Saving the Norwegian oil wealth for future generations

Norway pumps three million barrels of oil from the North Sea daily, and is the world's third largest oil exporter. However, the oil will run out and to ensure the wellbeing of future generations, the Norwegian state governs a pension fund based on current oil revenues with strict ethical guidelines.

The Norwegian Government Pension Fund receives attention not only because it's one of the world's largest retirement funds worth an approximately NOK 1275 billion (EUR 160 billion) but also because of its recently implemented ethical investment guidelines. The fund was restructured in December 2005 and currently comprises two parts, "Norway" and "Global". The latter is what was formerly known as the Petroleum fund.

Counselor for Economic and Financial Affairs Tore Mydske at the Norwegian Embassy in Washington D.C. answers some questions about the ethical guidelines for the Global fund:

Why does the government pension fund have a strong ethical profile?
"The ethical guidelines were adopted by the Norwegian Parliament in 2004, and are based on two premises. First, the fund is an instrument for ensuring that a reasonable portion of the country's petroleum wealth should benefit future generations. So it needs to be managed with a focus on generating a sound return in the long run.

Second, the fund should not through its investments contribute to unethical acts, such as violations of fundemental humanitarian principles, serious vilations of human rights, gross corruption, or severe environmental degradation."

How are these ethical considerations observed?
"The ethical basis for the fund is promoted through three different measures. Firstly, it is done through exercising ownership rights in order to promote long-term financial returns. This is done by the Norwegian Central Bank. Corporate governance is a keyword here, and the bank exercises its ownership rights and voting power, for instance by fighting corruption or poor leadership within a company.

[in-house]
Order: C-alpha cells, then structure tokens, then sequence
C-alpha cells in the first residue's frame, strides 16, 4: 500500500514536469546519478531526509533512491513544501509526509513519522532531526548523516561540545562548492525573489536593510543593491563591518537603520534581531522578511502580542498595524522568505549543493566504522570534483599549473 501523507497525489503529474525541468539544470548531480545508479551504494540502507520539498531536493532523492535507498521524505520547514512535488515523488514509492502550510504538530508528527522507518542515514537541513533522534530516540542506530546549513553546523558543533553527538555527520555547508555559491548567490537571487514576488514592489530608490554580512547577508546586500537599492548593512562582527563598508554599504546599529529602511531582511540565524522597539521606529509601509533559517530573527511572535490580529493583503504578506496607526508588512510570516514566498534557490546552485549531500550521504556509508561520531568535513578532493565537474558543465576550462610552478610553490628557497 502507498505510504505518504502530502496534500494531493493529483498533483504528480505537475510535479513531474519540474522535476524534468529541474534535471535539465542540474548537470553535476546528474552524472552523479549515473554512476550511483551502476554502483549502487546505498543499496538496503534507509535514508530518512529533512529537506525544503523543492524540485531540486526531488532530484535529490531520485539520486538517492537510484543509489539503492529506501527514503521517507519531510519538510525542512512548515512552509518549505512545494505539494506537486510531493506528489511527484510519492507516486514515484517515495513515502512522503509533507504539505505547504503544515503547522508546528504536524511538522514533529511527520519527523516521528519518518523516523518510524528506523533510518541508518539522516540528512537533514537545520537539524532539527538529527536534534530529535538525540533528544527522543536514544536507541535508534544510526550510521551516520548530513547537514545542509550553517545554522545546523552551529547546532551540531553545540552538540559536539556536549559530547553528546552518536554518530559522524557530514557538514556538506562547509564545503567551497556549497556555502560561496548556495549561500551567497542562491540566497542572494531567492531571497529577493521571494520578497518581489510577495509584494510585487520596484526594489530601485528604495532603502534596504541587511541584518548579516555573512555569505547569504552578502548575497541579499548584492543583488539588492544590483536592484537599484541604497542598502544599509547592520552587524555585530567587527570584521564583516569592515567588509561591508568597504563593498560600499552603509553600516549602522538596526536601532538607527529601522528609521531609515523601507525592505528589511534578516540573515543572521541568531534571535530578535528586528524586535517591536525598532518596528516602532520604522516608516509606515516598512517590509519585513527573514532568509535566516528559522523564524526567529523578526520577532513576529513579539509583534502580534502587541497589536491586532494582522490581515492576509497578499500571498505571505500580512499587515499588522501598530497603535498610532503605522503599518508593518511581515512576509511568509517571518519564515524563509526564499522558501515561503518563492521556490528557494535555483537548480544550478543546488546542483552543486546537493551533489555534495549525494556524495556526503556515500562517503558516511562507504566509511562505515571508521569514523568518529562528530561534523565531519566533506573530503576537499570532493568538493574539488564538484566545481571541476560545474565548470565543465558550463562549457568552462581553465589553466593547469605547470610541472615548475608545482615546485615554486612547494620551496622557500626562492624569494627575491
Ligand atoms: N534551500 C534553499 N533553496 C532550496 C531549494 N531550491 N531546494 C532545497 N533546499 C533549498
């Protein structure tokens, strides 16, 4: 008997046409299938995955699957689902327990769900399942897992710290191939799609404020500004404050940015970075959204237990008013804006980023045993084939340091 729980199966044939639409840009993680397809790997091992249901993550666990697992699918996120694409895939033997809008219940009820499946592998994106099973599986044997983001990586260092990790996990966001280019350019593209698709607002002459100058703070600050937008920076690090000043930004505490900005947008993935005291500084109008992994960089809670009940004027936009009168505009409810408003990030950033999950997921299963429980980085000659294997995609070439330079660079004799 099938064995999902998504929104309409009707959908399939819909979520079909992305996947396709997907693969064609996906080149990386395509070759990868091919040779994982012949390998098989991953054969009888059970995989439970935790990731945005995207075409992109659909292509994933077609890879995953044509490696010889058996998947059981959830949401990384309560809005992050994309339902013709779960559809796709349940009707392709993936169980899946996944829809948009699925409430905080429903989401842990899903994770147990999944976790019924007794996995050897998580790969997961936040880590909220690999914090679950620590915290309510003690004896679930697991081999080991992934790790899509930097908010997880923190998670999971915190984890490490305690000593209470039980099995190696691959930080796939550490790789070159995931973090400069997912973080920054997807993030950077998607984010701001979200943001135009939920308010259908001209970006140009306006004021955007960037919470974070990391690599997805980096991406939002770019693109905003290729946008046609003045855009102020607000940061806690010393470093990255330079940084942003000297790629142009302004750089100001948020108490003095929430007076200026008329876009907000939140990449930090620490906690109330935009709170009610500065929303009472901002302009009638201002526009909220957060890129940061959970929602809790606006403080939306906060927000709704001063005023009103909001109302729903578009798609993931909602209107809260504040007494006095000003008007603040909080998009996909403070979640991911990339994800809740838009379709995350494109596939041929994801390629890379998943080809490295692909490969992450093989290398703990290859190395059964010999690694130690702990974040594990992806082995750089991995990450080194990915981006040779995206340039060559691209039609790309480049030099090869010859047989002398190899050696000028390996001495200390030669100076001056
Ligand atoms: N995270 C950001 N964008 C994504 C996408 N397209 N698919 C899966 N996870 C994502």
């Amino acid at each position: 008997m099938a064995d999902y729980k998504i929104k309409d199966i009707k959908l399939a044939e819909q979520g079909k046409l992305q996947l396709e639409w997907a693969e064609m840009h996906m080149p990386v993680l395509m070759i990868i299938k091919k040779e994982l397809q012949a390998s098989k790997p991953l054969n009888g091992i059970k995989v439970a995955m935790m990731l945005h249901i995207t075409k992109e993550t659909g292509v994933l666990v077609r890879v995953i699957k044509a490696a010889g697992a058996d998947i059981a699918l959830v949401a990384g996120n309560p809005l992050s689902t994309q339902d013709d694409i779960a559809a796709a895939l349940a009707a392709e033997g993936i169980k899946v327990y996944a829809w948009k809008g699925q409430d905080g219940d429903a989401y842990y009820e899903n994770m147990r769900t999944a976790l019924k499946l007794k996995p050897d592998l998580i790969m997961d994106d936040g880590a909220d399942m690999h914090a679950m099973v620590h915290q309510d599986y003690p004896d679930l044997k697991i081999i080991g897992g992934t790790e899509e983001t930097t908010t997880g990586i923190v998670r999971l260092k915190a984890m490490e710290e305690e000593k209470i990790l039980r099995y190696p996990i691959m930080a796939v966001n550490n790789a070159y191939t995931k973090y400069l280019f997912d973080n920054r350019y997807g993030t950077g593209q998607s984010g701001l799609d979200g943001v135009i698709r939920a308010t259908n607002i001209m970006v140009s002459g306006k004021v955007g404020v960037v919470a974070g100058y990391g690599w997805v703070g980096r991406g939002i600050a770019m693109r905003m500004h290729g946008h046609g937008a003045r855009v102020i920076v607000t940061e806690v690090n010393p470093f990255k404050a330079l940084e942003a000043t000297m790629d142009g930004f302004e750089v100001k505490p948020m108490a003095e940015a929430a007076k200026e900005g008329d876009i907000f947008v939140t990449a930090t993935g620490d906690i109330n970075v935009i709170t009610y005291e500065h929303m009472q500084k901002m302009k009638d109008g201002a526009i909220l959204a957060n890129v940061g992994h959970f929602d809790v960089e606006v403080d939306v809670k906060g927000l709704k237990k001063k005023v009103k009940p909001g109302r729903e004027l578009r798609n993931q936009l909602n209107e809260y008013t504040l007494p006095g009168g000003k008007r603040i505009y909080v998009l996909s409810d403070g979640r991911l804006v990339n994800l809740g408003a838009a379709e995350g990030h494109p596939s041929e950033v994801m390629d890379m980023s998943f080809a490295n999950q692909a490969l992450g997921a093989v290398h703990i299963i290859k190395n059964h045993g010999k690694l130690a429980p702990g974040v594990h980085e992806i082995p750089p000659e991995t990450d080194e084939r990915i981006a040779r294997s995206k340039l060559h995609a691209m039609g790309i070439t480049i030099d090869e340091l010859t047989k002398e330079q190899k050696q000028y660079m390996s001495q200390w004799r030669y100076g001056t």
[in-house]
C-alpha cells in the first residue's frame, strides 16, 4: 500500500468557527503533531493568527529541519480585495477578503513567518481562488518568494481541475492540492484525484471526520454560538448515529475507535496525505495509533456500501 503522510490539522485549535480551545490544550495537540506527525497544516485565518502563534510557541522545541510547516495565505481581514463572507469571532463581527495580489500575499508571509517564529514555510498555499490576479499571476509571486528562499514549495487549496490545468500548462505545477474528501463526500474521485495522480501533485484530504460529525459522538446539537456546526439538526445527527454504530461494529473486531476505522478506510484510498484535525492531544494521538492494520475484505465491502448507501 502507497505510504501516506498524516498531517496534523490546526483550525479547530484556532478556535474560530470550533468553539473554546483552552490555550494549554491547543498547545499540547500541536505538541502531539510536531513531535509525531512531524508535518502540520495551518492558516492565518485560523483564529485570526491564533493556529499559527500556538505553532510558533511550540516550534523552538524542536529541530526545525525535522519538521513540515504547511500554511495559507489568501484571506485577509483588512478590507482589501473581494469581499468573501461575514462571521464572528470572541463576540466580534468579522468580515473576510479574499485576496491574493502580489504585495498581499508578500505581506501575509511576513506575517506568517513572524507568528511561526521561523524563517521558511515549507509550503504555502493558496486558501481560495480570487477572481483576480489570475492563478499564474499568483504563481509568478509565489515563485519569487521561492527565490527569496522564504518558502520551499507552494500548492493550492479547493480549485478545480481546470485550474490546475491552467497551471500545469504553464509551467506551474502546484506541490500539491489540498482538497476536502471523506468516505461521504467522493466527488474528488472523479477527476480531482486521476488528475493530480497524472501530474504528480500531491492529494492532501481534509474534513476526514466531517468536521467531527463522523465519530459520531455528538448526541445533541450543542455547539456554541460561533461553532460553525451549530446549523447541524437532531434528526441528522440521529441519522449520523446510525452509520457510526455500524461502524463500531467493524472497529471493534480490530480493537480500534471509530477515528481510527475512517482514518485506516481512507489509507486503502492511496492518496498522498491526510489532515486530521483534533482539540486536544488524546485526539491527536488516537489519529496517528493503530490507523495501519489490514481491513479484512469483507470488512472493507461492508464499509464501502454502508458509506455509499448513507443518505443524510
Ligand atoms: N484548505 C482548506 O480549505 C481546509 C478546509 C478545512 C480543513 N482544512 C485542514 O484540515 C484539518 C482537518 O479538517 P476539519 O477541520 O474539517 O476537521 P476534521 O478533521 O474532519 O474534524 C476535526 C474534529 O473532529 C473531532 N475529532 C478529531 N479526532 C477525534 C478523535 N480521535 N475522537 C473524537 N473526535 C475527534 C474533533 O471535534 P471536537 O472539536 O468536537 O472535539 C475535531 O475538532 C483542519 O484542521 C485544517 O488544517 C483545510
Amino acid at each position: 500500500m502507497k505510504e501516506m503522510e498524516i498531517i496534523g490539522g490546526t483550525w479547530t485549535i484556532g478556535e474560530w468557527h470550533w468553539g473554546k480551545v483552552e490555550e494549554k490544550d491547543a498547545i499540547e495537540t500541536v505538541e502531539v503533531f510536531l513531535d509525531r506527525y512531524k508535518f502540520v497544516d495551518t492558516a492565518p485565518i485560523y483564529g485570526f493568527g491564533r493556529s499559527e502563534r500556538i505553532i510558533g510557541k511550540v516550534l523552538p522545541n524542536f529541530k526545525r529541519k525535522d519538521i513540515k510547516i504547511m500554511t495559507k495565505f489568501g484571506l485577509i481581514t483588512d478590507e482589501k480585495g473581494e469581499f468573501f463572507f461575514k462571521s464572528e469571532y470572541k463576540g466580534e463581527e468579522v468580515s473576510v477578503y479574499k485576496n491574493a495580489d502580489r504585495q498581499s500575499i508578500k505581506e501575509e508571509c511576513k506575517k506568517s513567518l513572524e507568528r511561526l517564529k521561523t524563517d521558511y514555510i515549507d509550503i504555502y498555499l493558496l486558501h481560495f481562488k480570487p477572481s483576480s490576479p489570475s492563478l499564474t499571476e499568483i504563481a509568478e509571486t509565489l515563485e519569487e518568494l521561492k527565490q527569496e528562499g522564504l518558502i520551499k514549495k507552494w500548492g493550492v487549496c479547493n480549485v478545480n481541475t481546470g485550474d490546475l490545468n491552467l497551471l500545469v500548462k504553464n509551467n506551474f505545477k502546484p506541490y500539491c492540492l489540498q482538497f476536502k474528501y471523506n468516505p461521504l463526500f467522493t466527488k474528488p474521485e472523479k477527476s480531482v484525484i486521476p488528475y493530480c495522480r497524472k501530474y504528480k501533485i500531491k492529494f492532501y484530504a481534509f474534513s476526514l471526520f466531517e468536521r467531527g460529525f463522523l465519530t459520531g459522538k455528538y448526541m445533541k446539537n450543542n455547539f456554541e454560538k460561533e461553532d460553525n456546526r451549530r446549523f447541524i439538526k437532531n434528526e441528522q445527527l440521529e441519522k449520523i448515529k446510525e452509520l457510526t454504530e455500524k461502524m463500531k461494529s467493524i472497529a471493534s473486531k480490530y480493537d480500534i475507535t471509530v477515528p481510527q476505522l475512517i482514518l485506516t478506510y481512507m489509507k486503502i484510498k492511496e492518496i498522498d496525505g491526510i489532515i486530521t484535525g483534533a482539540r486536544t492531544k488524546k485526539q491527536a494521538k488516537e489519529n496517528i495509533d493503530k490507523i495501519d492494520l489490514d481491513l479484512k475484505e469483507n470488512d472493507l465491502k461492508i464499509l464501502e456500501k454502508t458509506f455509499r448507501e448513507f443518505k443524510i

Secondly, it is done through negative screening—selling the shares in companies that produce weapons that may violate human rights principles. The focus here is on the products the company makes, not how the company is run.

Thirdly,  it can be done through the exclusion of companies where there may be a risk of contributing to serious violations of fundemental ethical norms. The decision to sell shares in a company based on negative screening or exclusion is made by the Ministry of Finance. To date, 17 firms from around the world have been excluded from the fund. Most of these are involved in the production of nuclear weapons or key components for cluster bombs."

Where is the fund invested?
"To put it simply, the net is cast as widely as possible. We are not interested in risky stocks with short-time gains. This fund is for our children, and for our children's children, and therefore it is important that we have as low a risk as possible. We do this by investing comparatively small sums in a broad array of companies. This way we can follow the larger tendencies in the stock market.

A little over half of the fund is invested in bonds and equities in Europe. The rest is spread out through America, Asia, Australia, New Zealand and South Africa."

Facts about the Government Pension Fund:

  • The Fund is currently worth more than NOK 1275 billion (EUR 160 billion)
  • At the end of 2006, the fund is expected to be worth NOK 1456 billion (EUR 183 billion). That is approximately NOK 284 582 (EUR 35 793) per Norwegian citizen.
  • At the current growth rate the Fund will be the world's second largest retirement fund by the end of this year.
  • Income from the petroleum sector accounts for 21 percent of the Norwegian GDP.
  • 47 percent of Norway's exports are petroleum related. 

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Counselor for Economic and Financial Affairs Tore Mydske answers some questions about the ethical guidelines for the Norwegian Government Pension Fund.Photo: Arild Strømmen

Kristin Halvorsen is the Norwegian Minister of Finance. Her Ministry is responsible for managing the State's pension fund.Photo: Bjørn Sigurdsøn/ Office of the Prime Minister